And those people are coming in unprecedented numbers. “With the pandemic, it was expected to be a down year, but it was the exact opposite,” Haney said. While BikeADK had to cancel public cycling events, the company pivoted to organising more private tours. It was precisely what people were looking for, including a whole host of new cyclists.

Some of the most scenic stretches along the Empire State Trail are the backroads found just off the trail (Credit: Sebastian Modak)

Some of the most scenic stretches along the Empire State Trail are the backroads found just off the trail (Credit: Sebastian Modak)

“The cool thing has been that a lot of the people asking for our help are people that normally wouldn’t do a cycling trip; they aren’t your typical bicycling tourist,” Haney said. “I think the idea of being on your bike and being out and pedalling in a wilderness environment has been appealing to people trying to get away from the pandemic.”

Veering away from the straight line, my route snaked and dipped, curled and climbed. The northerly sections of the Empire State Trail, while beautiful, were the least fun stretches of my ride, preoccupied as I was by passing cars and trucks. On the best stretches, backroads that led me away from the sections of Route 22-designated part of the trail, I didn’t see a person for 30 minutes at a time.

After turning away from the lake and towards the mountains at Ausable Chasm, the “Grand Canyon of the Adirondacks”, the scenery alternated between the pastoral and the wild; roadside companions switched between nonplussed cows and hyper-alert deer. It smelled like a barnyard on one curve, and pine needles the next. Towns appeared and, a mile later, disappeared. Gruelling climbs were rewarded with views of emerald-green valleys and mountain slopes so dense with tree coverage they looked like giant heads of broccoli. When the road was straight, I could see it for miles as it dipped and then took off like a ramp into eternity. “What sports have we in house and city like those which the children of wood and stream enjoy?” Murray wrote. What sports, indeed.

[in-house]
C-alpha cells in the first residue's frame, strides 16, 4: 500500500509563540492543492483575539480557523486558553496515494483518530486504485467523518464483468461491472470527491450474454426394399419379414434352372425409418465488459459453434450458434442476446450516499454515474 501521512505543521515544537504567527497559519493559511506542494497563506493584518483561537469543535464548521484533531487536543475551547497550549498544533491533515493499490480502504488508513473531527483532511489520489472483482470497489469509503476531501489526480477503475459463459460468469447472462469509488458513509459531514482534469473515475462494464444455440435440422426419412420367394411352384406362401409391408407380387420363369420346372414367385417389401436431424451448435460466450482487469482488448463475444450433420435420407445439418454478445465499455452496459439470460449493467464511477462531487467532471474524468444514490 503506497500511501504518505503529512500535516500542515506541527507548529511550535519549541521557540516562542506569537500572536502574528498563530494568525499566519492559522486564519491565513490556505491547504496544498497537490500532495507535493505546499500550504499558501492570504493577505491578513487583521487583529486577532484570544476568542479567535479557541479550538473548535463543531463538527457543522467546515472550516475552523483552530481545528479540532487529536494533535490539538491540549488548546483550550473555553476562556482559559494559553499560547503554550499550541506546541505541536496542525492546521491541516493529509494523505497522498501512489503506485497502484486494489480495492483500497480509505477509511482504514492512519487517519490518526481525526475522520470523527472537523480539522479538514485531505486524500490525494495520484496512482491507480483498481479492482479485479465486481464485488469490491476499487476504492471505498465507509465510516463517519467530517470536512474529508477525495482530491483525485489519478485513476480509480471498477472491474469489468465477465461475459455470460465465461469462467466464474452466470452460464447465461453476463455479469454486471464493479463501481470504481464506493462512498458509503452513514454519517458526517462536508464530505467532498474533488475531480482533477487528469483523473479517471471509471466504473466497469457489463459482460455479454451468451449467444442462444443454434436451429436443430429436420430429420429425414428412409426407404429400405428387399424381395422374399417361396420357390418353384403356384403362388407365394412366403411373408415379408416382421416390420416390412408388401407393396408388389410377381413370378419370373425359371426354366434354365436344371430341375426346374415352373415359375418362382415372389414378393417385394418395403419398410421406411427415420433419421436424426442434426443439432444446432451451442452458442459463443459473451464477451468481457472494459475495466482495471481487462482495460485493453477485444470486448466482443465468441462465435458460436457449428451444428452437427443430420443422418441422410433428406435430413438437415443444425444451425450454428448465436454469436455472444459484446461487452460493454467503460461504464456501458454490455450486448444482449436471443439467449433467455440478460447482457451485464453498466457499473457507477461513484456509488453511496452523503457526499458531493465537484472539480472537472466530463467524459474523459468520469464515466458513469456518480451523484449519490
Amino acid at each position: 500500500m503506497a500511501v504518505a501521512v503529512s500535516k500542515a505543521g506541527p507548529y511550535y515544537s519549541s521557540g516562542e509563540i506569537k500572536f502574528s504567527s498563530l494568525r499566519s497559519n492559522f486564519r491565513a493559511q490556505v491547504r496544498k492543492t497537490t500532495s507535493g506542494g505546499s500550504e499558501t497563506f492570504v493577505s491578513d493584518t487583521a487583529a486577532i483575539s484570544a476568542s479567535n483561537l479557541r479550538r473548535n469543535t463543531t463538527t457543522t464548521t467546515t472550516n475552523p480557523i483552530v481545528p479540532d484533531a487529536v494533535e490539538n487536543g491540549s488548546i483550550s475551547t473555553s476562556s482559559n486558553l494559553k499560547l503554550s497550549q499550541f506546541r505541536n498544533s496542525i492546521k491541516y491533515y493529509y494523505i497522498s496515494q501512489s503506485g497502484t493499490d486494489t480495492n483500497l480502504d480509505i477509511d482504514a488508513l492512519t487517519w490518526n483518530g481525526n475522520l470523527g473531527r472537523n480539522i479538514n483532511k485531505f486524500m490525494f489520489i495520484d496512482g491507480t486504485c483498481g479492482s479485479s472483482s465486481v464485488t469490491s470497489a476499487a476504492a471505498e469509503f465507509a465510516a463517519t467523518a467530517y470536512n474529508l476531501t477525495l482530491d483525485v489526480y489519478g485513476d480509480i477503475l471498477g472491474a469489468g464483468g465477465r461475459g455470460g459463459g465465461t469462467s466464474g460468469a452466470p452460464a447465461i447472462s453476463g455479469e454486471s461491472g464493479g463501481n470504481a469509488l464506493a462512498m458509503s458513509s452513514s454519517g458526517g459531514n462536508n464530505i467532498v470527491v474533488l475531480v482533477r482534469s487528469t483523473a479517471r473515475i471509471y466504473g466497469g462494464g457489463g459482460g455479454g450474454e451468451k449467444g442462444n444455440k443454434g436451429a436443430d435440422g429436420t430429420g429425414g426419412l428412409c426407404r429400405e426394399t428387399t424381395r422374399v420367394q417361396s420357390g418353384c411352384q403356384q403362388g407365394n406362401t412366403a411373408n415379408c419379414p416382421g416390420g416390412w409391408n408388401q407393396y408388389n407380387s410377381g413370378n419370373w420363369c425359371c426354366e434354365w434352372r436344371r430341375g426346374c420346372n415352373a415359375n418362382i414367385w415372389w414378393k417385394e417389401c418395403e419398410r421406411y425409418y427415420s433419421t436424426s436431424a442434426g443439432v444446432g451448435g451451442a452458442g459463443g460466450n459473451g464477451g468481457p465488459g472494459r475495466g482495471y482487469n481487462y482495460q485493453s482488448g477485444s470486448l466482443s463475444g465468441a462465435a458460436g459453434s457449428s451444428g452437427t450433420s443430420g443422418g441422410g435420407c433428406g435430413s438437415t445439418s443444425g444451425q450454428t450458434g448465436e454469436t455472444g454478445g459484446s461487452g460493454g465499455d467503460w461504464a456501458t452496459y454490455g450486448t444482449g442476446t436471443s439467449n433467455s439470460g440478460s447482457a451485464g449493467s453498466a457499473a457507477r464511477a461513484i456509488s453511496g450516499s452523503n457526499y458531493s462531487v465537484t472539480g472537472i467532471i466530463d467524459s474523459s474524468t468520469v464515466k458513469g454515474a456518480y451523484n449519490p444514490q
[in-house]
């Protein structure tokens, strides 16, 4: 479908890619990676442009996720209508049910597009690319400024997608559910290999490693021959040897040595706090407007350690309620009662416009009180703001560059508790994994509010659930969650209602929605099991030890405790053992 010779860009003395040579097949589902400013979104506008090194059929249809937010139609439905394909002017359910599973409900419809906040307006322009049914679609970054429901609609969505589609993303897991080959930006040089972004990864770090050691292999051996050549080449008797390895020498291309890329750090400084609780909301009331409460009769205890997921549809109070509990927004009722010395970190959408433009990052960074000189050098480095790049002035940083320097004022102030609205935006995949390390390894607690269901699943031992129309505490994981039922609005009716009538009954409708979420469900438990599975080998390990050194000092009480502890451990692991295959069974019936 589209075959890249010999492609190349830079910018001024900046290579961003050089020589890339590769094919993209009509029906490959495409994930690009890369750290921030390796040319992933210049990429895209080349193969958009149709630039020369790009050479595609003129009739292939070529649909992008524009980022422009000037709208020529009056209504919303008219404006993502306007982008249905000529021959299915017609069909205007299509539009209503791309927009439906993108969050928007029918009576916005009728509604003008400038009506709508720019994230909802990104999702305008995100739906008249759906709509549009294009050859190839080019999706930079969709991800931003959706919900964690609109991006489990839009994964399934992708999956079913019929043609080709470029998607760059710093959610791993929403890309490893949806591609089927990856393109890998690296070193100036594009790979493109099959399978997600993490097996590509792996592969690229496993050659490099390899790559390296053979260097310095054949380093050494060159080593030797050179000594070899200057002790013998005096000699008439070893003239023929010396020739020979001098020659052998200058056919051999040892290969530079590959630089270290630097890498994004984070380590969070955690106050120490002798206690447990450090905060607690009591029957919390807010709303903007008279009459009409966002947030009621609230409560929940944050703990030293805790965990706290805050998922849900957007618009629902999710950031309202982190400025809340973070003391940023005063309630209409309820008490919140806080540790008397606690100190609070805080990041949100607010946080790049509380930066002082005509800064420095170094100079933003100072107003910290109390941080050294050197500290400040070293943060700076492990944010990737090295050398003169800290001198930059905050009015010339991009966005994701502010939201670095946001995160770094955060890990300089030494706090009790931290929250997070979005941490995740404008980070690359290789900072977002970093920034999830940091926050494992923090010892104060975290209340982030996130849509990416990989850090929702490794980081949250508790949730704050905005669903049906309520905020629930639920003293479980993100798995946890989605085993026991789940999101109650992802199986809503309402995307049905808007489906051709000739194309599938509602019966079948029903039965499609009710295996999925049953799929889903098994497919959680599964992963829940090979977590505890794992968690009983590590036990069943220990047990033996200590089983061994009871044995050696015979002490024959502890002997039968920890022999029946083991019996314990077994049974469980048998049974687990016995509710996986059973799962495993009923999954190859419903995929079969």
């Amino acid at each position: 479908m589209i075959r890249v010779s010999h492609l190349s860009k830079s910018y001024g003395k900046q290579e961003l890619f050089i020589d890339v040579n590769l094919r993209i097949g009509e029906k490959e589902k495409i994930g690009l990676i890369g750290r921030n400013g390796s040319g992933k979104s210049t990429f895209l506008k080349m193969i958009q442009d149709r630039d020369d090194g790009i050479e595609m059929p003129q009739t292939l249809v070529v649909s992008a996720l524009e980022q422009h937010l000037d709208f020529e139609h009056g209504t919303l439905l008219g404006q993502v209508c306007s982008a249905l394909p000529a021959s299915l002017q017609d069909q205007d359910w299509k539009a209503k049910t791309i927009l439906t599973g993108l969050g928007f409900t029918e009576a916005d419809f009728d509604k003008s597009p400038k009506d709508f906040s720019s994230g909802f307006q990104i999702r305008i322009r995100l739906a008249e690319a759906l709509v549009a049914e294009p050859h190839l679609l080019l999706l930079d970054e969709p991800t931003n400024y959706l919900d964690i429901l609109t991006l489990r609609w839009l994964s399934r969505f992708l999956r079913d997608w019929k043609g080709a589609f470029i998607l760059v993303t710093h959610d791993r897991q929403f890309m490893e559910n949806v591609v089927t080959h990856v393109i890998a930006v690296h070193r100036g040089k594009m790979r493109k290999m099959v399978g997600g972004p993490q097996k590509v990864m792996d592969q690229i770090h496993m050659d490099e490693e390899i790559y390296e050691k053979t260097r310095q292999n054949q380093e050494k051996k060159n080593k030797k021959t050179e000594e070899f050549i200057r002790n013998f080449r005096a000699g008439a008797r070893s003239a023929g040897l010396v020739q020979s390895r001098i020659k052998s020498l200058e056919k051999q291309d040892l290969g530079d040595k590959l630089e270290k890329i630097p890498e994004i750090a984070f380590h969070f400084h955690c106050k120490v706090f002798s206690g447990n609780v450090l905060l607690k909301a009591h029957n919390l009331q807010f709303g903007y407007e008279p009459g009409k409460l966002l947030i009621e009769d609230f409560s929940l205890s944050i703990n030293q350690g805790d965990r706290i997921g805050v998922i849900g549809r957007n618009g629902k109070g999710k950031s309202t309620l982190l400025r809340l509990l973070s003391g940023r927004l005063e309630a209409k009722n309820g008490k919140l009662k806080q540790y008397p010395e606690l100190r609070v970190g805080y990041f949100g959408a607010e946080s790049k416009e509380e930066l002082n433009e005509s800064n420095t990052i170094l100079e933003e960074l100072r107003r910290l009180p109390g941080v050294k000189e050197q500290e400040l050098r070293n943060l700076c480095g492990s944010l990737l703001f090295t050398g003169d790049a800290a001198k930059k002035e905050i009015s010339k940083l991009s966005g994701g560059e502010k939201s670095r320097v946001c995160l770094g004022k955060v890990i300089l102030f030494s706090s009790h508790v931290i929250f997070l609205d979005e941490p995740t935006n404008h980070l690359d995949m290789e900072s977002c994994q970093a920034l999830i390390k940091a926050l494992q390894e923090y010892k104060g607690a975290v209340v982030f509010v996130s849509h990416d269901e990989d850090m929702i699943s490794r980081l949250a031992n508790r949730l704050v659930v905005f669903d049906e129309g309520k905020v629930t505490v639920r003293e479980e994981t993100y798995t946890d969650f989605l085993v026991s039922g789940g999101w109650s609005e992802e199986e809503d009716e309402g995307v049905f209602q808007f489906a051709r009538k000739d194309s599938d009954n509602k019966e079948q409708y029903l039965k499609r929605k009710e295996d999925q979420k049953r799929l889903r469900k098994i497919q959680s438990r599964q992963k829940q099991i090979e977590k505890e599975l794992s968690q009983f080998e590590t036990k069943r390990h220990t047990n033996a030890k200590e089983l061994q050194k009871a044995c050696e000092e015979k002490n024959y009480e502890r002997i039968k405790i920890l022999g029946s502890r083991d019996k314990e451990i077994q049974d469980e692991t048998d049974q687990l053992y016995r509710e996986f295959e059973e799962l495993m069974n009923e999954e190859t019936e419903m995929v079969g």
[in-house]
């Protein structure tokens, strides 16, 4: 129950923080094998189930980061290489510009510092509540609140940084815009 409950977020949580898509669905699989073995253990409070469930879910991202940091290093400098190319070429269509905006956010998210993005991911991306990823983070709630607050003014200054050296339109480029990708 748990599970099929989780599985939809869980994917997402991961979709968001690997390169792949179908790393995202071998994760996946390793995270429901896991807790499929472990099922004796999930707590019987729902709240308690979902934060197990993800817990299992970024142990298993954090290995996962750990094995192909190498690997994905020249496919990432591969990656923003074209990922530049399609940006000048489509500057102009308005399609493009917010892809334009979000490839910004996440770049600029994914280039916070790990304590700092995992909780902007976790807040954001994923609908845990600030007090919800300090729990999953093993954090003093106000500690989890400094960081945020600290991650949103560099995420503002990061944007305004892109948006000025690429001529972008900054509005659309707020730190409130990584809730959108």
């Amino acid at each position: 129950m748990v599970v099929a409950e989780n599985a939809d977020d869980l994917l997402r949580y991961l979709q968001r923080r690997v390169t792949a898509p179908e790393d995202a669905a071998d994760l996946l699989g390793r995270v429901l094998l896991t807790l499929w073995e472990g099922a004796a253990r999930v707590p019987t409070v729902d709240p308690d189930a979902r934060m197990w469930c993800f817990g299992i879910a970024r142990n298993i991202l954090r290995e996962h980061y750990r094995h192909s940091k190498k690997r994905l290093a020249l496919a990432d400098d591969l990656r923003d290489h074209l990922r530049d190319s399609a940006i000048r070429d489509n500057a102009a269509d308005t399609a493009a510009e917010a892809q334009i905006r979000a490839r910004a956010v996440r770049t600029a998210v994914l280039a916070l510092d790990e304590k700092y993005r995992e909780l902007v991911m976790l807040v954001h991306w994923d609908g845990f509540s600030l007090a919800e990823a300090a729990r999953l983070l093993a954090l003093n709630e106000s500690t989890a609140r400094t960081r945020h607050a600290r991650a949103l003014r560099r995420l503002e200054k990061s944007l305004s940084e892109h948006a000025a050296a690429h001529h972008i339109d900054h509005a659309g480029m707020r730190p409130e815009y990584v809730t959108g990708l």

Ausable Chasm is known as the "Grand Canyon of the Adirondacks" (Credit: Sebastian Modak)

Ausable Chasm is known as the “Grand Canyon of the Adirondacks” (Credit: Sebastian Modak)

Bike travel is throwback travel. It slows the world down and allows you to drink it in, in a way that cars and planes don’t. Strangers wave when you pass. If you stop long enough to chat, they will notice the pannier bags hanging off the back of your bicycle and the tent strapped to its rack. They’ll ask where you’re headed.

They’ll give you warnings about the weather or tips about butcher shops, water pumps and farm stands along the way. They tell you about how things have changed over the past year (“busiest year I’ve seen”, “you should see the weekend crowds in Lake Placid”). They point the way to swimming holes and waterfalls where, dripping in sweat after pedalling across a mountain pass, you can dip your head in cold, clear water and feel reborn.

My legs ached and my lungs burned as I rolled into a campsite in the shadow of Whiteface Mountain at the end of my first day, 70 miles from where I started. After setting up my tent and peeling myself out of sweat-soaked clothes, there was nothing to do but watch the light fade. Tomorrow, there were many more miles to go.

Slowcomotion is a BBC Travel series that celebrates slow, self-propelled travel and invites readers to get outside and reconnect with the world in a safe and sustainable way.